SANTA CLARA -- Missy Franklin had a tough day of simulation Saturday at the Santa Clara Arena Grand Prix: back-to-back races at a distance of 200 meters.
It's what the soon-to-be Cal swimmer will face next month at the U.S. nationals, where she hopes to qualify in eight events for the 2013 World Championships.
"It's all about practice with this double," she said after winning the 200 freestyle and 200 backstroke to highlight another big day of racing at the George F. Haines International Swim Center.
The teen Olympic star sounded ecstatic after her victories. Another Olympic star sounded thankful to survive his double.
Ryan Lochte matched Franklin's exploits by winning the grueling 400 individual medley and the 200 backstroke.
"I forgot how brutal that is," Lochte said of the 400 IM, the event he won at the London Games.
While the middle-distance stars labored to secure impressive victories, Berkeley-based sprinters dominated the 50 freestyles. Nathan Adrian set his second meet record in as many days, winning a star-studded field with a time of 21.76 seconds. Natalie Coughlin won the women's sprint in 25.06, signaling the 12-time Olympic medalist's strength in the short distance.
Cal Olympian Caitlin Leverenz held off Stanford's Andrea Taylor to win the women's 400 IM in 4 minutes 40.05 seconds -- almost 21/2 seconds faster than Taylor.
But perhaps the most interesting event of the day involved Franklin's ability to handle so much. The Colorado teen also raced in the 50 freestyle in the morning preliminaries. But coach Todd Schmitz of the Colorado Stars had Franklin scratch the sprint in the evening.
He liked what he saw.
"It's a huge mental thing to get that hand on the wall," he said.
Franklin, 18, won the freestyle event in 1:58.26 by out-touching Olympic champion Allison Schmitt and Cal's Elizabeth Pelton. Five swimmers, including Walnut Creek's Chelsea Chenault, broke the 2-minute barrier in the race.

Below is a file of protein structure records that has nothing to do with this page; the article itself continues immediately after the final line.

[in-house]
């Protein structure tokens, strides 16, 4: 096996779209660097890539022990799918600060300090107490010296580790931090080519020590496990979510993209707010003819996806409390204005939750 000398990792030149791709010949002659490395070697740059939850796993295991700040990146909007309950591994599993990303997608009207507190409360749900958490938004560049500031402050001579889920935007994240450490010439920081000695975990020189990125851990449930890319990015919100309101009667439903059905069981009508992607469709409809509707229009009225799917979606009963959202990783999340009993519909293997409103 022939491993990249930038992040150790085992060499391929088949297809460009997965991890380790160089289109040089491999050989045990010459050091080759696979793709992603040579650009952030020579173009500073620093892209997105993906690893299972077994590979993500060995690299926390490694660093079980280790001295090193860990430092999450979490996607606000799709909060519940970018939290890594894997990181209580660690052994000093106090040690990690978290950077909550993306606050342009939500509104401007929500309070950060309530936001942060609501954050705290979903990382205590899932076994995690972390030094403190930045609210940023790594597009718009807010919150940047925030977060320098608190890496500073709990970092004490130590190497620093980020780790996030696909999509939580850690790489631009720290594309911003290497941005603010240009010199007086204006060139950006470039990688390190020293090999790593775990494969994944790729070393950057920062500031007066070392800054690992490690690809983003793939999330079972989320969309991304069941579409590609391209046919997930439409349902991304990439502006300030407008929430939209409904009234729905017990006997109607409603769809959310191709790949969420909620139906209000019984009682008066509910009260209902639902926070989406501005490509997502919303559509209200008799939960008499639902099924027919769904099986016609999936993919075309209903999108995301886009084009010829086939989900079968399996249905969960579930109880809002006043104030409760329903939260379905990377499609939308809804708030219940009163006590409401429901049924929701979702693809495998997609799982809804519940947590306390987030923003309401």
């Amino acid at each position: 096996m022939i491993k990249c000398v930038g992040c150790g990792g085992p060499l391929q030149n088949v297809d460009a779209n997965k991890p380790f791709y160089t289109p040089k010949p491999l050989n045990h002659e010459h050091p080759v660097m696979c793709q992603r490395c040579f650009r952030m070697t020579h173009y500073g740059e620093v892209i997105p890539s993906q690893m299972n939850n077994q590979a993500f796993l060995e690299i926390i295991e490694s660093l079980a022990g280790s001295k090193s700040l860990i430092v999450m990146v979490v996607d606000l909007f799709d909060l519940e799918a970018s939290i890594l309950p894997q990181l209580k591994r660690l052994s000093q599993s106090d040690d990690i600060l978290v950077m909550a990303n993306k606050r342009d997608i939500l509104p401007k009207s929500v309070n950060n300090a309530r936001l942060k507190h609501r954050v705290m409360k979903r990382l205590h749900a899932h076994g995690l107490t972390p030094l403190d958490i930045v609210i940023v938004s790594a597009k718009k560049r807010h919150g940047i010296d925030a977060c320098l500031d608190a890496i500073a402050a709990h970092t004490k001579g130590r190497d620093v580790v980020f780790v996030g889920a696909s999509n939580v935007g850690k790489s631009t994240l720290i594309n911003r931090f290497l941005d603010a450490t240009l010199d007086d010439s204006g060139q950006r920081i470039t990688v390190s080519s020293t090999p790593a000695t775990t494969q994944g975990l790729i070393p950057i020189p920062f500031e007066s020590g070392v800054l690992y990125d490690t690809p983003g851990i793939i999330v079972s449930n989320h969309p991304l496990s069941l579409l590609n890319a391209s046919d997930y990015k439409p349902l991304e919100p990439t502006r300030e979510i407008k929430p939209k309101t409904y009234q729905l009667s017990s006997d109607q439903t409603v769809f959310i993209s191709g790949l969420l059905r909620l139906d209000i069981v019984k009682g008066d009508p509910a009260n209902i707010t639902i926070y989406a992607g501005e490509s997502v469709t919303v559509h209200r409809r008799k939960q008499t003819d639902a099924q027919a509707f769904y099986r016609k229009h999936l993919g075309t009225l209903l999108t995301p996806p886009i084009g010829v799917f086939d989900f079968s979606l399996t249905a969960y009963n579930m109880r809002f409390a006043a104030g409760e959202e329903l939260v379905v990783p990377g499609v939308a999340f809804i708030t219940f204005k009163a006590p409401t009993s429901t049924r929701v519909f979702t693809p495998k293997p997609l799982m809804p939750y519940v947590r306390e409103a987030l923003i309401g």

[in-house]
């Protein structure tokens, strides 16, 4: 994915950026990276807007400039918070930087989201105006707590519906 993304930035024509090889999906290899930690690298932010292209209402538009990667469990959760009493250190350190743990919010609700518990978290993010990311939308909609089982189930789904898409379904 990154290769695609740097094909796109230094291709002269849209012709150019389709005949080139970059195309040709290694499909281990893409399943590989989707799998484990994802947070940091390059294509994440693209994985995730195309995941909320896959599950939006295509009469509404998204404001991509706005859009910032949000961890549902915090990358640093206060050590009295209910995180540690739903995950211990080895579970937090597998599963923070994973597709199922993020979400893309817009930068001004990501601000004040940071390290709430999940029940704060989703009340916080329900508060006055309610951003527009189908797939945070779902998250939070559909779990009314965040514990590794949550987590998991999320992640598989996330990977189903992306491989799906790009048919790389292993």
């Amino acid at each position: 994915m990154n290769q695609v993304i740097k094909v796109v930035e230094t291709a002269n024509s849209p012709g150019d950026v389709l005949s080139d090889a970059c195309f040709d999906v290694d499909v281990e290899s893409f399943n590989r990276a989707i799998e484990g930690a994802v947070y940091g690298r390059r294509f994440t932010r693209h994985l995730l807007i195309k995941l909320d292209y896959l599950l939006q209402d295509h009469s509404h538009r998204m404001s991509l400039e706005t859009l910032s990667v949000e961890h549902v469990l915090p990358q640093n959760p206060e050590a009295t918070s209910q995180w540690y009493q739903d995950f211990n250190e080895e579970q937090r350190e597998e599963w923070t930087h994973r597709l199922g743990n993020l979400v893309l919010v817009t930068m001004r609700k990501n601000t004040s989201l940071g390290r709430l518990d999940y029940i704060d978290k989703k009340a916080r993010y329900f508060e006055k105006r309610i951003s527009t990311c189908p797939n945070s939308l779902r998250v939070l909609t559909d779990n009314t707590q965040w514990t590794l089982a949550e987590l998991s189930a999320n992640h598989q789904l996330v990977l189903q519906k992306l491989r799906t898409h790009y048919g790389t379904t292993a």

"It's exciting," Franklin said. 'No one knows who will make the worlds team."
Franklin then blew away the backstroke field, winning in 2:08.24 -- almost 3 seconds faster than her closest competitor.
"Very few females can go 2:08" after doing the 200 freestyle, Schmitz said.
The effervescent Franklin said she welcomes the challenge.
"I love back-to-back racing," she said." It doesn't give me a lot of time to think."
She wanted to go faster in the freestyle but described the backstroke as feeling good the whole way. The four-time gold medalist was particularly happy with coming off the wall in a straight line.
"I didn't ping pong," she said of swerving on turns in the backstroke.
Lochte, who started training again six weeks ago, is feeling the pain of rounding into world-class shape. He built a commanding lead halfway through the 400 IM before North Baltimore's Chase Kalisz made a run. Lochte held on to win in 4:11.36, 0.49 of a second ahead of Kalisz.
"It takes guts to do that race," Lochte said.
His coach Gregg Troy of the University of Florida sounded pleased with Lochte's day.
"That was better," he said.
But he told his swimmer after the 400 IM, "That's a good time, but that was the worst way you could do that swim."
What was wrong with it?
"I swam like an age-grouper," Lochte said.
He took off too fast.
"Five more meters and I would have gotten third or fourth," Lochte added.
But like Franklin, the second part of the evening fared much better for Lochte, who finished third in the backstroke in London. He dominated Olympic champion Tyler Clary to win in 1:57.51. Clary was second in 1:58.02.
"I wasn't expecting that," Lochte said. "I felt like I had a lot more left."
Those who know Lochte don't doubt he does.
Contact Elliott Almond at 408-920-5865. Follow him on Twitter at twitter.com/elliottalmond.